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If I have the matrices:

$$W = \begin{bmatrix} w_{00} & w_{01} & w_{02} \\ w_{10} & w_{11} & w_{12} \\ w_{20} & w_{21} & w_{22}\\ w_{30} & w_{31} & w_{32} \end{bmatrix} \space \space \text{and}\space \space X = \begin{bmatrix} x_{00} & x_{01} & x_{02} & x_{03}\\ x_{10} & x_{11} & x_{12} & x_{13} \\ x_{20} & x_{21} & x_{22} & x_{23} \end{bmatrix} $$

How do I write out the derivative of $Z=XW$ with respect to the matrix $W$?

$Z$ I know is ($3 \times3$):

$\begin{bmatrix} z_{00} & z_{01} & z_{02} \\ z_{10} & z_{11} & z_{12} \\ z_{20} & z_{21} & z_{22} \end{bmatrix} $

Since $Z$ is ($3 \times 3$) is $\frac{\partial{Z}}{\partial{W}}$ a ($9 \times 12$) or ($12 \times 9$) matrix?

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3 Answers 3

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I think it is more appropriate in this case to work exclusively in matrix notation. Let me explain.

You have a function $f : \mathrm{Mat}_{n \times p}(\mathbb R) \times \mathrm{Mat}_{p \times m}(\mathbb R) \to \mathrm{Mat}_{n \times m}(\mathbb R)$ sending a pair of matrices $(X,Y)$ to their product $f(X,Y) \overset{def}=XY$. In terms of differential geometry, if we are given a "point" in $\mathrm{Mat}_{n \times p}(\mathbb R) \times \mathrm{Mat}_{p \times m}(\mathbb R)$ (i.e. two matrices), the tangent space is canonically isomorphic to the space itself (since it is a linear manifold) and tangent vectors are just pairs of matrices. We also have a canonical basis consisting of the $(E_{i,j},0)$ and $(0, E_{k,\ell})$ where the indices $(i,j)$ range over $(1,1),\cdots,(n,p)$ and similarly, the indices $(k,\ell)$ range over $(1,1),\cdots,(p,m)$. Using the standard definition of directional derivative, $$ \frac{\partial f}{\partial (E_{i,j},0)} = \lim_{\varepsilon \to 0} \frac{(X+\varepsilon E_{i,j})Y - XY}{\varepsilon} = \lim_{\varepsilon \to 0} \frac{\varepsilon E_{i,j}Y}{\varepsilon} = E_{i,j}Y. $$ (Feel free to skip the differential geometry blabla if you agree with the latter equation.) Similarly, you can deduce that $\frac{\partial f}{\partial (0,E_{k,l})} = XE_{k,l}$.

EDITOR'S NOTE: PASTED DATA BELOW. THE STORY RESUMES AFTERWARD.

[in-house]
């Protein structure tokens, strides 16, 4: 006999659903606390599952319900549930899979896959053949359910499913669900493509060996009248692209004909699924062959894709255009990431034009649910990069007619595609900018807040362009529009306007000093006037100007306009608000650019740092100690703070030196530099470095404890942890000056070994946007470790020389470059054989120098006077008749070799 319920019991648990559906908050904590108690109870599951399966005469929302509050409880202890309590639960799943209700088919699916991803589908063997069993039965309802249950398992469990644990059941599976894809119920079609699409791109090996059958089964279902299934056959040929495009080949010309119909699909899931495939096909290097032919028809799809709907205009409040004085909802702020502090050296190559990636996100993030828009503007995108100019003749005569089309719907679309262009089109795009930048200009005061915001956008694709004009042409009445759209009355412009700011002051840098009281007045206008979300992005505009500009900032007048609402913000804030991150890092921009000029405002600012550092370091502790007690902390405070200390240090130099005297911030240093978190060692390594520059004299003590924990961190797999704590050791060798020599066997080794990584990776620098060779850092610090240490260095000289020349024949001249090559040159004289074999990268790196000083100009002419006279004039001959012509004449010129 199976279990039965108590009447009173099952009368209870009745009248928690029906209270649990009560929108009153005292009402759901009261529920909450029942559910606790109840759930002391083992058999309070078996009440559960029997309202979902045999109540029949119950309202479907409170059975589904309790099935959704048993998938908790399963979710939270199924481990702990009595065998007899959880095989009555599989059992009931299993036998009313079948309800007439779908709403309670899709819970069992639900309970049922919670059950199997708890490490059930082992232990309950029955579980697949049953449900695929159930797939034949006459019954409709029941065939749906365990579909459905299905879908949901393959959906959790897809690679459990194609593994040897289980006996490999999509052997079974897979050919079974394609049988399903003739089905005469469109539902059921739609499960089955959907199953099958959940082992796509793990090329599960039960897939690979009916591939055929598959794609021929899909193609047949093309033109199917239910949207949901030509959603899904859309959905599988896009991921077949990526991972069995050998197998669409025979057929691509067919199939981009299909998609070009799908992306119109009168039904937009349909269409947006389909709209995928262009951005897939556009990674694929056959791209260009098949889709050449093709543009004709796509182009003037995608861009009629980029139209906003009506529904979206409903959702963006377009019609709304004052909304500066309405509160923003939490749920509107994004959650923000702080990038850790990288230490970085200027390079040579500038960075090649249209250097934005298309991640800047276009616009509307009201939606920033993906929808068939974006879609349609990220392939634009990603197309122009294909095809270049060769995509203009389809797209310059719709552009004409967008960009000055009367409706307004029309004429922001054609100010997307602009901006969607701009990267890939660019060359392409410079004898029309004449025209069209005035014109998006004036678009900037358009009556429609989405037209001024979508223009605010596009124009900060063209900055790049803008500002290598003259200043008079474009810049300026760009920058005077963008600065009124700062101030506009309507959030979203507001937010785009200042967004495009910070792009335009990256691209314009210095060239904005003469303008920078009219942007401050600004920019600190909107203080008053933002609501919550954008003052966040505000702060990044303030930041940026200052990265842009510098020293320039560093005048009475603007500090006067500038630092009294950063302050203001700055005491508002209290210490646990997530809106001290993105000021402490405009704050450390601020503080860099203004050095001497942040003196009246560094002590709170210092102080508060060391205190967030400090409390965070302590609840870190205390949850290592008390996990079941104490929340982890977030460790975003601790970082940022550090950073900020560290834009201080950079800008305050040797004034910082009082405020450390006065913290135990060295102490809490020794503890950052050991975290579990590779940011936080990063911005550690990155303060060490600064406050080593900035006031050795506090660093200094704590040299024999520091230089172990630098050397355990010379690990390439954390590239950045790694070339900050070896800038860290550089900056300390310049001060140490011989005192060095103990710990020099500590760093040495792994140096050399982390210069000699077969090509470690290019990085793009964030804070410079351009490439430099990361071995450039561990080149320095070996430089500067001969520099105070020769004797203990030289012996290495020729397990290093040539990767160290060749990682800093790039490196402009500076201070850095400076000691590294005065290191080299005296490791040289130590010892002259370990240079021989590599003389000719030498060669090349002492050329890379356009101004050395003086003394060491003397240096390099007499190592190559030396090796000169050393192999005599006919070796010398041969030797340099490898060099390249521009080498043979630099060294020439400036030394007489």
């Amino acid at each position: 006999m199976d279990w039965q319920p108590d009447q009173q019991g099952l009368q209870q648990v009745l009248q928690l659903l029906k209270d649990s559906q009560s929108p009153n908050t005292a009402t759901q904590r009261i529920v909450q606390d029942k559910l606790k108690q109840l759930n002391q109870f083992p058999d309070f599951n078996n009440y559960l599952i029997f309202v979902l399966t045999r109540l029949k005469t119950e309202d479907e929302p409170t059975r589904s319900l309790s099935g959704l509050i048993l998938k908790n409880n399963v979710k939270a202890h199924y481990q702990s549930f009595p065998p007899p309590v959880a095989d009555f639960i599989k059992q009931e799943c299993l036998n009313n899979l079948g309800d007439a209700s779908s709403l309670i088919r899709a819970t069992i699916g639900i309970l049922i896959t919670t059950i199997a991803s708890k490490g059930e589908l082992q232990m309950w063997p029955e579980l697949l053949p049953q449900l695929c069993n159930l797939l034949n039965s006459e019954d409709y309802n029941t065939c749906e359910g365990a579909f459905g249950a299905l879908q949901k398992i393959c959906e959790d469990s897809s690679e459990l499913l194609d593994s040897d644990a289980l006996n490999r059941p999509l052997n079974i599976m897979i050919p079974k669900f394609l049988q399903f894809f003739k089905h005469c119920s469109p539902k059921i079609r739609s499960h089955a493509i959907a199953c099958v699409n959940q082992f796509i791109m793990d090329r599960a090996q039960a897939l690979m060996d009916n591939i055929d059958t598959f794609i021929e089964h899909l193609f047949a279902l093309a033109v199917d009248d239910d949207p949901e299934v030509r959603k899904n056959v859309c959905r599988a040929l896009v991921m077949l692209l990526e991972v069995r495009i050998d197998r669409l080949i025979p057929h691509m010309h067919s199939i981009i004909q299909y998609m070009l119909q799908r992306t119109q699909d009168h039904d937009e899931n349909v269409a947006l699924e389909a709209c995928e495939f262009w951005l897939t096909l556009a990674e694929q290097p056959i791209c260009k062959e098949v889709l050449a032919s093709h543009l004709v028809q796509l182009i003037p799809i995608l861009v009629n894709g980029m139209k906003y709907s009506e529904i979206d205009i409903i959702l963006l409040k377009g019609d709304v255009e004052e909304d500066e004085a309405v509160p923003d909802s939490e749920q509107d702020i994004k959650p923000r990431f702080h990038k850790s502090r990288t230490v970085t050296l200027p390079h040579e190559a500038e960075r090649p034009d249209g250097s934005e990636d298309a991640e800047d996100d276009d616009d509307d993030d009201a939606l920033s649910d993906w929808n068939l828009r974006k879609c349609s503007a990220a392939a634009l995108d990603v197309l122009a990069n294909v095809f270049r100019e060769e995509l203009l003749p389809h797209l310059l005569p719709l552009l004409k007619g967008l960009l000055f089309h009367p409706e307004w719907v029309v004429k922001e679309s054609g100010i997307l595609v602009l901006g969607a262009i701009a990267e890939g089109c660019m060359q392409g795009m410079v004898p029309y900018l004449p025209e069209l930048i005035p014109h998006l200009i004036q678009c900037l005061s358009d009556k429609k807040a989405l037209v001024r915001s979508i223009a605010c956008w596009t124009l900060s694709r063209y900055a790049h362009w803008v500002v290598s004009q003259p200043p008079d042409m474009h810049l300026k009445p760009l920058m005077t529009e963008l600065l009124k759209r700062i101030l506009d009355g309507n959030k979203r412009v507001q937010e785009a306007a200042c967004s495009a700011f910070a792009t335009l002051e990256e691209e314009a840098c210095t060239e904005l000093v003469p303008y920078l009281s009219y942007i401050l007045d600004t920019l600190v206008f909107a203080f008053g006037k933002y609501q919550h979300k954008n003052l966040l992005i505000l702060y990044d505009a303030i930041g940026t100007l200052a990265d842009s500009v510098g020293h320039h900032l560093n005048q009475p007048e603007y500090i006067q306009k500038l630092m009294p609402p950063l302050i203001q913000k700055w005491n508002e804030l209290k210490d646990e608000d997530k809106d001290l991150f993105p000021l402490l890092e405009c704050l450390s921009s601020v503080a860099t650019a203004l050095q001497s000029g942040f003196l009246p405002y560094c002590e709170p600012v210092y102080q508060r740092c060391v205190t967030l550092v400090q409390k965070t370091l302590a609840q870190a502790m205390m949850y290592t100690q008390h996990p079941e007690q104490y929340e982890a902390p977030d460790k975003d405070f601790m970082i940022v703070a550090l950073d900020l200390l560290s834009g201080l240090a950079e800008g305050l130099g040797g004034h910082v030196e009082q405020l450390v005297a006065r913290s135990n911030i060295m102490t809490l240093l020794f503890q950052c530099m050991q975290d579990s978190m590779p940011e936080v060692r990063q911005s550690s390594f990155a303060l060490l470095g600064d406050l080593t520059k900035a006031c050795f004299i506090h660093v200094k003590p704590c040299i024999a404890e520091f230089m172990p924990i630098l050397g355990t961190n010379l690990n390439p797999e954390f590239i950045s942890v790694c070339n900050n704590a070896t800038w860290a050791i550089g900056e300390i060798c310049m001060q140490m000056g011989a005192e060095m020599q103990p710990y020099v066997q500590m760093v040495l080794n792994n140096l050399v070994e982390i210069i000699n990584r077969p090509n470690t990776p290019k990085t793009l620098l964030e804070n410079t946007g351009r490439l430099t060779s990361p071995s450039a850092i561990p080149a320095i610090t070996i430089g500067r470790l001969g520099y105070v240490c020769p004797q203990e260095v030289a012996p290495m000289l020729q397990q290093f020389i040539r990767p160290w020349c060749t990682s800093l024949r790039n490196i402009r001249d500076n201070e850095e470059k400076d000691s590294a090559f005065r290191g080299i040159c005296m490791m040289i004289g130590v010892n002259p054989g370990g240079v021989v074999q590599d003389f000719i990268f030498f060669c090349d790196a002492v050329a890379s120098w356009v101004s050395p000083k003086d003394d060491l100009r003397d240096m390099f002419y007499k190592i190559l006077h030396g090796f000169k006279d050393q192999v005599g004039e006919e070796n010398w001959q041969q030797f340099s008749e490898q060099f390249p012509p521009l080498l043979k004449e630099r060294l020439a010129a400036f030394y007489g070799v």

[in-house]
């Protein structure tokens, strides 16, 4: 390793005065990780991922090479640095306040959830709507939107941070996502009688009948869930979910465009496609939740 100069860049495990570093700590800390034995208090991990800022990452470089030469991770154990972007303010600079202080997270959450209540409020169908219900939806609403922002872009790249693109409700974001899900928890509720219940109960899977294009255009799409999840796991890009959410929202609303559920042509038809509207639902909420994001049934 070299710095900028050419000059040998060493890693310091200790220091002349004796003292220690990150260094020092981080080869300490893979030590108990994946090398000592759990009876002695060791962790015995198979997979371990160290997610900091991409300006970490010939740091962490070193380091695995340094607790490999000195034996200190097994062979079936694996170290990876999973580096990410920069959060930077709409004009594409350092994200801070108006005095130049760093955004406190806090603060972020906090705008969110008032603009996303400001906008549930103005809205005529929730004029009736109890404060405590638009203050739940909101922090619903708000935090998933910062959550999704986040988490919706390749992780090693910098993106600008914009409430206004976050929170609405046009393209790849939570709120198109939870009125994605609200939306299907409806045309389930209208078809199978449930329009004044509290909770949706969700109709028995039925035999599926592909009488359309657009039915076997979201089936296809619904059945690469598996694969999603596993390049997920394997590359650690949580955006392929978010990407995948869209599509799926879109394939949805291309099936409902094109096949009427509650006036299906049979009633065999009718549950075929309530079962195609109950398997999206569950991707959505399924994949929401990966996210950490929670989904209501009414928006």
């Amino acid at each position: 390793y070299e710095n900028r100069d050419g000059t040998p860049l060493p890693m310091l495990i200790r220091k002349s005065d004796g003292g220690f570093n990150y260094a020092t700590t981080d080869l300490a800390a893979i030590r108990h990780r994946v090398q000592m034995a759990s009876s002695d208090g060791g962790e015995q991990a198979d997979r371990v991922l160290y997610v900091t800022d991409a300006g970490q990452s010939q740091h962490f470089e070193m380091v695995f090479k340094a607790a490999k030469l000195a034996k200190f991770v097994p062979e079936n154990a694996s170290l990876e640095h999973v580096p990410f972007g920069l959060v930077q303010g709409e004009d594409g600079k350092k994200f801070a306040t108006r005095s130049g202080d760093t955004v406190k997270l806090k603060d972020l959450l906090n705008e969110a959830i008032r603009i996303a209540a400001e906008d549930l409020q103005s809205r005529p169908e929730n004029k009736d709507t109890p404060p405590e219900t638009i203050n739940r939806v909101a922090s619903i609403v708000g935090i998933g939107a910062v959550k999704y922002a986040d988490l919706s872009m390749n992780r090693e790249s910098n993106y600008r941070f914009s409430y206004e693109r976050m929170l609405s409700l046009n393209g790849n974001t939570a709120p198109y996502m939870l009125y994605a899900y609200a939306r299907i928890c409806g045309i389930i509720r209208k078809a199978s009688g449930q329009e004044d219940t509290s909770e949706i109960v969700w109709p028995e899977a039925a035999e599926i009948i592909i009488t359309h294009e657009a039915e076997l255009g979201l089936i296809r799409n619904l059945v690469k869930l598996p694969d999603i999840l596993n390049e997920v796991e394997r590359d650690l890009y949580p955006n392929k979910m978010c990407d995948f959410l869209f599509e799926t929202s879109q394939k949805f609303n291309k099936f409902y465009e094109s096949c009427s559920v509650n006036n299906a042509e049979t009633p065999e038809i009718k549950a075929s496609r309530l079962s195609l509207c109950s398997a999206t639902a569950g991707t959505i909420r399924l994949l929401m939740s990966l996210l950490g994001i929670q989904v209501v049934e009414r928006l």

In the same way that the Jacobian matrix of a function $g : \mathbb R^n \to \mathbb R^m$ gives you an $m \times n$-matrix, the Jacobian matrix of the function $f$ gives us an $(np^2m) \times nm$ matrix, something quite discouraging. To enlighten us, we use the fact that our function $f$ is quadratic in the coefficients of $X$ and $Y$. Let us use the following formula to compute the "Taylor expansion" of this function at a pair of matrices $(X_0,Y_0)$: $$ XY - X_0Y_0 = (X-X_0 + X_0)(Y-Y_0 + Y_0) - X_0 Y_0 \\ = \underset{\text{Jacobian (linear) term}}{\underbrace{(X-X_0)Y_0 + X_0 (Y-Y_0)}} + \underset{\text{Hessian (quadratic) term}}{\underbrace{\frac 12 \left( \phantom{\int}\hspace{-9 pt}2(X-X_0)(Y-Y_0) \right)}} $$ This suggests that $J_f(X_0,Y_0)(X,Y) = XY_0 + X_0Y$ and $H_f(X_0,Y_0)((X,Y),(X,Y)) = 2XY$ (note that we need two pairs of matrices as arguments since the Hessian is a quadratic form, and we kept the arguments equal for the moment!). This is simply an application of the standard formula for vectors $x_0,x \in \mathbb R^n$ where $g : \mathbb R^n \to \mathbb R^m$ $$ g(x) = g(x_0) + J_g(x_0)(x-x_0) + \frac 12 H_g(x_0)(x-x_0,x-x_0) $$ The tensor here $H_g(x_0)$ is of order $3$ ; think of each coordinate of $\mathbb R^m$ has having its own Hessian matrix, and $H_g$ is those $m$ matrices patched together. If for some reason you are interested in the Hessian, note that for vectors $x_0,x, x' \in \mathbb R^n$ where $g : \mathbb R^n \to \mathbb R^m$ $$ \frac 12 H_g(x_0)(x,x') = \sum_{i,j=1}^n x_i x_j' \frac{\partial^2 g}{\partial x_i \partial x_j}(x_0) $$ so if we repeat the same idea but for our function, we get the formula $$ \frac 12 H_f(X_0,Y_0)((X,Y),(X',Y')) = \sum_{(i,j),(k',\ell')} x_{ij} y'_{k',\ell'} E_{ij} E_{k',\ell'} = \left( \sum_{(i,j)} x_{ij} E_{ij} \right) \left( \sum_{(k',\ell')} y'_{k',\ell'} E_{k',\ell'} \right) = XY'. $$ The reason why those are the only terms appearing in the sum is because for the other ones, the partial derivatives of the second order of $f$ vanish. Multiplying the above by $2$ generalizes our formula obtained via Taylor expansion (because we only had dealt with the case where $(X,Y) = (X',Y')$). In particular, the Hessian is a constant tensor of total order $3$ (i.e. does not depend on $X_0$ or $Y_0$), which is a characteristic property of quadratic functions.